I’m not in the same position yet but I certainly hope to look after my wife at home until either I can’t or there are safety issues involved. Sadly there so often comes a time when we do have to surrender our loved ones to the care of others because it reaches a stage where it’s in their best interests. I’m sure others will be along with more meaningful replies but wish you all the strength required at this tough time.
     
  3. Amy in the US

    Amy in the US Registered User

    Feb 28, 2015
    4,619
    USA
    Hi there, @Heylowe. I have not been in your position but have seen posts here from others on TP who are caring for their PWD at home in the later stages, or who cared at home for someone until the end. I am sure in time you will get some responses from those with personal experience.

    It's not a foregone conclusion to put someone in care. Sometimes, for whatever reason, it's not possible to care for someone at home, or situations change, and then a care home or nursing home may come into play.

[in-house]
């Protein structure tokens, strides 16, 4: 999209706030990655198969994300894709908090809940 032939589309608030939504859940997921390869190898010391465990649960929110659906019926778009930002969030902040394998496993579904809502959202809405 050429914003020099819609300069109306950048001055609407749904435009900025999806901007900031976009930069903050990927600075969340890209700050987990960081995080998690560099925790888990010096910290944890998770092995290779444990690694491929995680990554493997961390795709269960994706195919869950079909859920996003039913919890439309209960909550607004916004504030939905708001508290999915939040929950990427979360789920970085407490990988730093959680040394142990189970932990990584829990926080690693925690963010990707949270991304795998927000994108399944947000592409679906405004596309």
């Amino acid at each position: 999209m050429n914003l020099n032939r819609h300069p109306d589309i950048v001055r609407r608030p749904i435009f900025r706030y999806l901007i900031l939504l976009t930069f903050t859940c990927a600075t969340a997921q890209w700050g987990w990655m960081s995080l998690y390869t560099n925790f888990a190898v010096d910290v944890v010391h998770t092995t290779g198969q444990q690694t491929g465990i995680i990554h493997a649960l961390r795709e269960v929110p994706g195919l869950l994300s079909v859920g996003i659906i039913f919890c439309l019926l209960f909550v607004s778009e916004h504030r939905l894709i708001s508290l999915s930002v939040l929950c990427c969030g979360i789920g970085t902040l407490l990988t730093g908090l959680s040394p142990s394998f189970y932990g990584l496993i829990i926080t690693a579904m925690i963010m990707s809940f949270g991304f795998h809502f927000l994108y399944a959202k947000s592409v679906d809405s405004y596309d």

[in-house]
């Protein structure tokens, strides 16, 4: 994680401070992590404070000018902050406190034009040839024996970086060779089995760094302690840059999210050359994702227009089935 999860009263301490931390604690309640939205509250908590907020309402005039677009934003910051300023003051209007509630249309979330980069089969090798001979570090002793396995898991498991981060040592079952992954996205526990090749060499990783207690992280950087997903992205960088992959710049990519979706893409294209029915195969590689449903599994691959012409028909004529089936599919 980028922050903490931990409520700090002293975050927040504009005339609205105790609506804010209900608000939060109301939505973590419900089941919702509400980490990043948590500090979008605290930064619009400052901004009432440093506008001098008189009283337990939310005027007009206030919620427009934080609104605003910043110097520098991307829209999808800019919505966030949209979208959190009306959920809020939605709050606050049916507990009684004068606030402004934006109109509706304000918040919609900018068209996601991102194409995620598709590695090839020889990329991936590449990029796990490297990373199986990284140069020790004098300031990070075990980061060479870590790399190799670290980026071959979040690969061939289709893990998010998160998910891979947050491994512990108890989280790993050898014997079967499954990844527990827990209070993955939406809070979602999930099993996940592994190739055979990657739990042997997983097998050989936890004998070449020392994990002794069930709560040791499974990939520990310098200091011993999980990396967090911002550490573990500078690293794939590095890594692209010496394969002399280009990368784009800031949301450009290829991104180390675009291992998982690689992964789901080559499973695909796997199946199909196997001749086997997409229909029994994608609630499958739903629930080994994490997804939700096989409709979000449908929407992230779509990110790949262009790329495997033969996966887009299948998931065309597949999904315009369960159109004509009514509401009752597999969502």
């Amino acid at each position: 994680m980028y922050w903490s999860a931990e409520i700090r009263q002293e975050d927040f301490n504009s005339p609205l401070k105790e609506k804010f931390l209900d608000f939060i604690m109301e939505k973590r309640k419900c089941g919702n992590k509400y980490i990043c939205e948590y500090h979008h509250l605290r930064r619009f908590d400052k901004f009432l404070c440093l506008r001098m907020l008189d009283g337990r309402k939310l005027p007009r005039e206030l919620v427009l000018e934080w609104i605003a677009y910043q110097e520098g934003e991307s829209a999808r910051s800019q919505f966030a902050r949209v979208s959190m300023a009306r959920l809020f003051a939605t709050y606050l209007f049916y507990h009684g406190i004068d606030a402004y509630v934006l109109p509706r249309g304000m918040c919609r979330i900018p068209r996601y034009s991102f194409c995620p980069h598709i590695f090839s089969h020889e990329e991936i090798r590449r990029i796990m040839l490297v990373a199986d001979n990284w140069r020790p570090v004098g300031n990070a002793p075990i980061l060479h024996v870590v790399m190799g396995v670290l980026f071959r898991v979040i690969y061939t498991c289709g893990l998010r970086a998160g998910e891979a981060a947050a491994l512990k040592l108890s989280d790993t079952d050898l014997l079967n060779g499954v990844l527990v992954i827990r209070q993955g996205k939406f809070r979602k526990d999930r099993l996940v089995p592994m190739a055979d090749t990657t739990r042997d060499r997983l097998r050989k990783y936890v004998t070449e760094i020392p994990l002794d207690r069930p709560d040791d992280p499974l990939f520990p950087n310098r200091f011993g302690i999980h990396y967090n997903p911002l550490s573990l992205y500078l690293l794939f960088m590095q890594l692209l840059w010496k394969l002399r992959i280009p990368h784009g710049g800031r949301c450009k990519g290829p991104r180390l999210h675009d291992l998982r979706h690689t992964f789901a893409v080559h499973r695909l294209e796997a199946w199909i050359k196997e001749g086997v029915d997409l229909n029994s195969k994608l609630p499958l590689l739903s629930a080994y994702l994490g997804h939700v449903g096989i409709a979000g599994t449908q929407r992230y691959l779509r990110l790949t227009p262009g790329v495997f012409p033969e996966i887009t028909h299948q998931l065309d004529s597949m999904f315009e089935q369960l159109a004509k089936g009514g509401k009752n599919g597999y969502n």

Do make sure that you and your mum have enough support to be able to care for your dad in a way that is safe for everyone, the right equipment and care package, that all his needs are well managed, and so on, but in a way that allows your mum to sleep and eat and care for herself as well as your dad. If you don't look after yourself, you can't care for anyone else, after all.

    Best wishes.
     
  4. Heylowe

    Heylowe Registered User

    Mar 15, 2015
    51
    Thank you for your reply. I didn't mean it to be a sad post - but sometimes it's best to get it out! It's a very cruel disease.
     
  5. Heylowe

    Heylowe Registered User

    Mar 15, 2015
    51
    Thank you for your reply. Very true!!
     
  6. tryingmybest

    tryingmybest Registered User

    May 22, 2015
    625
    Female